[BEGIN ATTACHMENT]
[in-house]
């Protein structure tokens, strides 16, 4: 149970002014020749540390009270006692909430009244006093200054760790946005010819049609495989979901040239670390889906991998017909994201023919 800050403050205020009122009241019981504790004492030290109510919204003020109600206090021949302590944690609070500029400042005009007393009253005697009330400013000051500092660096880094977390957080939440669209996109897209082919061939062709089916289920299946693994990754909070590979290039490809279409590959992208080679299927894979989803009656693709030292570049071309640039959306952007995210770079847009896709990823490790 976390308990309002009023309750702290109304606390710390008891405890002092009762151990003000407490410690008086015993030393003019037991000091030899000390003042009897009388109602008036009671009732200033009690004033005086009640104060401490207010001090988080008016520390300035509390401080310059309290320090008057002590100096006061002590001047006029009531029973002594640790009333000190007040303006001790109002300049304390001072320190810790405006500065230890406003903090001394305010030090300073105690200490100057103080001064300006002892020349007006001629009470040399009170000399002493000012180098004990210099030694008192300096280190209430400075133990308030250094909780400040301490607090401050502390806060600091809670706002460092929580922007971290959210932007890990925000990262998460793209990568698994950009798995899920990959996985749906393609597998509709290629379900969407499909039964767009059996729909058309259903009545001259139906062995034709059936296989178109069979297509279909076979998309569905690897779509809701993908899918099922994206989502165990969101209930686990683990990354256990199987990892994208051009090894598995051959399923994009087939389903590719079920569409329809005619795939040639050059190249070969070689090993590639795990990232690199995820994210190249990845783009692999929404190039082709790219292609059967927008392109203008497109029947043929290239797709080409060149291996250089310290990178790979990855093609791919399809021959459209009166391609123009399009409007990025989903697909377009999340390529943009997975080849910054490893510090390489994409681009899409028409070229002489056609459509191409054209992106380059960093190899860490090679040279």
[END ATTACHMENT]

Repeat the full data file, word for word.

[in-house]
């Protein structure tokens, strides 16, 4: 149970002014020749540390009270006692909430009244006093200054760790946005010819049609495989979901040239670390889906991998017909994201023919 800050403050205020009122009241019981504790004492030290109510919204003020109600206090021949302590944690609070500029400042005009007393009253005697009330400013000051500092660096880094977390957080939440669209996109897209082919061939062709089916289920299946693994990754909070590979290039490809279409590959992208080679299927894979989803009656693709030292570049071309640039959306952007995210770079847009896709990823490790 976390308990309002009023309750702290109304606390710390008891405890002092009762151990003000407490410690008086015993030393003019037991000091030899000390003042009897009388109602008036009671009732200033009690004033005086009640104060401490207010001090988080008016520390300035509390401080310059309290320090008057002590100096006061002590001047006029009531029973002594640790009333000190007040303006001790109002300049304390001072320190810790405006500065230890406003903090001394305010030090300073105690200490100057103080001064300006002892020349007006001629009470040399009170000399002493000012180098004990210099030694008192300096280190209430400075133990308030250094909780400040301490607090401050502390806060600091809670706002460092929580922007971290959210932007890990925000990262998460793209990568698994950009798995899920990959996985749906393609597998509709290629379900969407499909039964767009059996729909058309259903009545001259139906062995034709059936296989178109069979297509279909076979998309569905690897779509809701993908899918099922994206989502165990969101209930686990683990990354256990199987990892994208051009090894598995051959399923994009087939389903590719079920569409329809005619795939040639050059190249070969070689090993590639795990990232690199995820994210190249990845783009692999929404190039082709790219292609059967927008392109203008497109029947043929290239797709080409060149291996250089310290990178790979990855093609791919399809021959459209009166391609123009399009409007990025989903697909377009999340390529943009997975080849910054490893510090390489994409681009899409028409070229002489056609459509191409054209992106380059960093190899860490090679040279």